WHO INSTRUCTS WHOM TO DO WHAT
Last month a court called me to give testimony and a LEP defendant appeared. The judge took great pains to voir dire the interpreter and asked for her credentials in open court. The interpreter clearly qualified and rattled off her experience. She did not turn to the defendant and interpret what she said. Madame Your Honor gently asked if she would interpret the same for the non-English speaker beside her. I don’t remember how the interpreter responded, but she did not interpret her last rendering before the judge to the defendant. From the bench another remark: “Would you please interpret that for Mrs. XXX?”. The interpreter complied and continued to interpret everything.
ASSURE LINGUISTIC PRESENCE
Here’s my question. Was the interpreter obligated to interpret when the judge queried her experience and qualifications? Instinctively I interpret the moment the record begins that includes “This is case no. XXX … and present in the courtroom is Interpretress Olga Nazdrova … and now I’ll take the interpreter’s oath.” Overkill or simply fulfill my role? I’d like to know how to approach the interpreter diplomatically. Thanks for your insight.
CCIO SIMULTANEOUS INTERPRETING WORKSHOP
Grab a coffee and a little dinner or treat and join us for an evening of networking, camaraderie, and discussion over interpreting issues in our community. It will be great to meet each other and share valuable input about our profession. During this session we will focus on simultaneous interpreting with a workshop style meeting.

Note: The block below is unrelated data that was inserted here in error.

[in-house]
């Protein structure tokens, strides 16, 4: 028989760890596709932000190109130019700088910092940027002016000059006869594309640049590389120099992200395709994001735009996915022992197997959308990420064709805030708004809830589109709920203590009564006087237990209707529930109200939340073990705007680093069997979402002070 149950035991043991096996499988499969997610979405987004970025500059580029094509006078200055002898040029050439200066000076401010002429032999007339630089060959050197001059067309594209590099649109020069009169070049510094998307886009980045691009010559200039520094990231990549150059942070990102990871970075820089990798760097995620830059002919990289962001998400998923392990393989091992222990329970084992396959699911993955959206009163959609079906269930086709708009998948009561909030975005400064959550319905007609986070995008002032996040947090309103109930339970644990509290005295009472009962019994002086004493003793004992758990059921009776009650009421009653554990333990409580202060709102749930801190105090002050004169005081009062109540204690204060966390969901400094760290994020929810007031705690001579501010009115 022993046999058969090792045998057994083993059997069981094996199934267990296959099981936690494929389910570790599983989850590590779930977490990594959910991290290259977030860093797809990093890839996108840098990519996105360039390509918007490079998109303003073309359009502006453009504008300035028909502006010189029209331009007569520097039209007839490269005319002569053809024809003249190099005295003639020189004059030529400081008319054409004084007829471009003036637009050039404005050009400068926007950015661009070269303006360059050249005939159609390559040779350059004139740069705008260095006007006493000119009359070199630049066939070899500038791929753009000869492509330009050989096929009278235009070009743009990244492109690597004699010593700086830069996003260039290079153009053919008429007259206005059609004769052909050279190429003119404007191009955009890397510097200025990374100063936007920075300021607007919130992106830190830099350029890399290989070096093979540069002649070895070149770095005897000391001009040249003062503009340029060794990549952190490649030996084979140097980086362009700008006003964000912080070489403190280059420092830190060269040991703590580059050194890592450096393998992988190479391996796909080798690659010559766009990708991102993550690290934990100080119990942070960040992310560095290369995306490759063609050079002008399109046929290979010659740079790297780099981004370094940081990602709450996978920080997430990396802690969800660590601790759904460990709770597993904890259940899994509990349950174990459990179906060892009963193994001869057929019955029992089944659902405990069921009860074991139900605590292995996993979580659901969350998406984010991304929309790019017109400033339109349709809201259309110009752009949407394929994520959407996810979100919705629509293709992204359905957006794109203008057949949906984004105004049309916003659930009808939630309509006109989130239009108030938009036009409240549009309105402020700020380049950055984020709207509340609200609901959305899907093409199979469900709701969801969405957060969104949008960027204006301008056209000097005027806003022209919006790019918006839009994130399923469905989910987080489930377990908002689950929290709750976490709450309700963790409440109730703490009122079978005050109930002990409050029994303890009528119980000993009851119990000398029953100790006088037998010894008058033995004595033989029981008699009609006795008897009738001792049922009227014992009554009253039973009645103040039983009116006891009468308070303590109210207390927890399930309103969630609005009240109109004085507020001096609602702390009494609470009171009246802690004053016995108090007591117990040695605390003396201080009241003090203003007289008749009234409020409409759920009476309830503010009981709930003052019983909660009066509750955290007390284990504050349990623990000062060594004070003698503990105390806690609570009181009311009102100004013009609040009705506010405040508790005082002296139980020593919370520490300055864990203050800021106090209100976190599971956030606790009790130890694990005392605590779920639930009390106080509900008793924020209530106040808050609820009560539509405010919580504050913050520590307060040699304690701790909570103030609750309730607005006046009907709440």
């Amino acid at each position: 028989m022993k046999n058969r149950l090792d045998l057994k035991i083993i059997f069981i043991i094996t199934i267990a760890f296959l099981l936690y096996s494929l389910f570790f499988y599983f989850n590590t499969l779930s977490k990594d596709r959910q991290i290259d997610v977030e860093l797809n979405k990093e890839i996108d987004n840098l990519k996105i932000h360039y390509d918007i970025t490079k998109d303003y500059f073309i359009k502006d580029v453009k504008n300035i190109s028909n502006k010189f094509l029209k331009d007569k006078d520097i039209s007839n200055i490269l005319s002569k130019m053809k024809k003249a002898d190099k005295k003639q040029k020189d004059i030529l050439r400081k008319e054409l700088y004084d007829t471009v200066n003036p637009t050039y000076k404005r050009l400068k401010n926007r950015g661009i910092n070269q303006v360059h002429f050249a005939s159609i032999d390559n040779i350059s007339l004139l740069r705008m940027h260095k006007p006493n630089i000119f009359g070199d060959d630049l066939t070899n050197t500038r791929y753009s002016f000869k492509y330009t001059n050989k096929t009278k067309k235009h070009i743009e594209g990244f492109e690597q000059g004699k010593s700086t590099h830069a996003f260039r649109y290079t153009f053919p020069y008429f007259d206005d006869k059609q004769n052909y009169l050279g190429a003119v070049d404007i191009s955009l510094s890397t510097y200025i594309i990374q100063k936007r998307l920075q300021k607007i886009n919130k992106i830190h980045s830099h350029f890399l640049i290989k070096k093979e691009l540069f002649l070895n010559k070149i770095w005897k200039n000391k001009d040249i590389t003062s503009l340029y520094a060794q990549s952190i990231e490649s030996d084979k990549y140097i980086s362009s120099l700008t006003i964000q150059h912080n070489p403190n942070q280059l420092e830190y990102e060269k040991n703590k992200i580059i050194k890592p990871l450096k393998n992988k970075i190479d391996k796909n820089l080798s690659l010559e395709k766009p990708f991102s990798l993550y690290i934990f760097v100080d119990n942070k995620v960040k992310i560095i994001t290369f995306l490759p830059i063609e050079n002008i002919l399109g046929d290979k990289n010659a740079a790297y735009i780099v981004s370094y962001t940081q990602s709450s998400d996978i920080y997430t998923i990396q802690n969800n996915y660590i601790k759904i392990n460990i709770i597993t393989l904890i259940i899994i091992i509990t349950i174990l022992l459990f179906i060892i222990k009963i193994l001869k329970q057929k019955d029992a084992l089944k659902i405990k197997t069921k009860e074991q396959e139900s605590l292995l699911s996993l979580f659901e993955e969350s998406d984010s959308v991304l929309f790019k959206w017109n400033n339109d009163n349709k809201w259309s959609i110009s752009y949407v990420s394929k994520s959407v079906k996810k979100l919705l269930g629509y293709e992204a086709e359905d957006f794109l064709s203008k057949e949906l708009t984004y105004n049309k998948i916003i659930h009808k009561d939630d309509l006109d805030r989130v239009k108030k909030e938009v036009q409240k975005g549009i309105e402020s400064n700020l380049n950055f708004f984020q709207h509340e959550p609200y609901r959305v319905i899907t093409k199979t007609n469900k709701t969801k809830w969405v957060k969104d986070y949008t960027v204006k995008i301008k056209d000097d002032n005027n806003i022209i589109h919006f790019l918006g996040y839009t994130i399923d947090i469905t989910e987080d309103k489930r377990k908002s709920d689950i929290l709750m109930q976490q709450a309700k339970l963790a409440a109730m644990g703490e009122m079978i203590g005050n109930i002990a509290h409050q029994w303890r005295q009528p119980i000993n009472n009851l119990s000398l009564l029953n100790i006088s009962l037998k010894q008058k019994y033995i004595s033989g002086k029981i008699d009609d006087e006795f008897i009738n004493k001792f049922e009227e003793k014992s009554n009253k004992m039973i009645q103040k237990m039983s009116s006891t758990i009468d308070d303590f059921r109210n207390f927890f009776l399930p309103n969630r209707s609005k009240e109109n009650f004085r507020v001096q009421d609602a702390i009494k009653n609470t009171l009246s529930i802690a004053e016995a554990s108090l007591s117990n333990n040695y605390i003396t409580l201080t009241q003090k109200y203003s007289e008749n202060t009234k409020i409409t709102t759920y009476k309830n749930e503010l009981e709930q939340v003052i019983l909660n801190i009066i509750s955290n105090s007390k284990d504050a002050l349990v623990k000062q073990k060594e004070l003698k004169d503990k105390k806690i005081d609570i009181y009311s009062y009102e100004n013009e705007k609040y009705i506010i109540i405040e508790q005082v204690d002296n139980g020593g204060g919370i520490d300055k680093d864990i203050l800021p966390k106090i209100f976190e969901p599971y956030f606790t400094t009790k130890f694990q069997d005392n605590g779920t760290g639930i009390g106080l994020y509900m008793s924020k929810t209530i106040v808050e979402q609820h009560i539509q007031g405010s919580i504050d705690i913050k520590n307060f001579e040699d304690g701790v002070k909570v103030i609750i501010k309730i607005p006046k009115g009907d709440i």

Date: Monday, October 21st
Time: 5:30-8:30 p.m
Location: Panera Bread
5090 Tiedman Rd.
5:30-5:45 Check-in. Meet and greet other interprets. Updates on events
5:45-6:45 Simultaneous Workshop
(Games and activities could be language neutral. This will depend on attendance. Groups will be divided according to languages. Please bring a recording device and a notepad and pens of different colors if possible)
6:45-8:00 You will find different stations with great review activities for Simultaneous exercises.
OUR MISSION is to bring together community, court and medical interpreters in the state of Ohio; to advocate and promote the interpreting profession and the ethical and professional standards of interpreting; to provide a forum for discussion of interpreting issues among interpreters, agencies, organizations and individuals who contract for interpreting services; to publish information for its membership and interested parties; to organize and conduct courses and workshops for training and continuing education of interpreters; to hold regularly scheduled meetings; to serve in an advisory capacity to interpreters, courts, attorneys, law enforcement, healthcare providers, agencies and organizations who contract for interpreting services, and other businesses and groups regarding issues related to interpreters and interpreting. http://www.ccio.org
QUESTIONS? Contact John 330.327.2189 or email@example.com.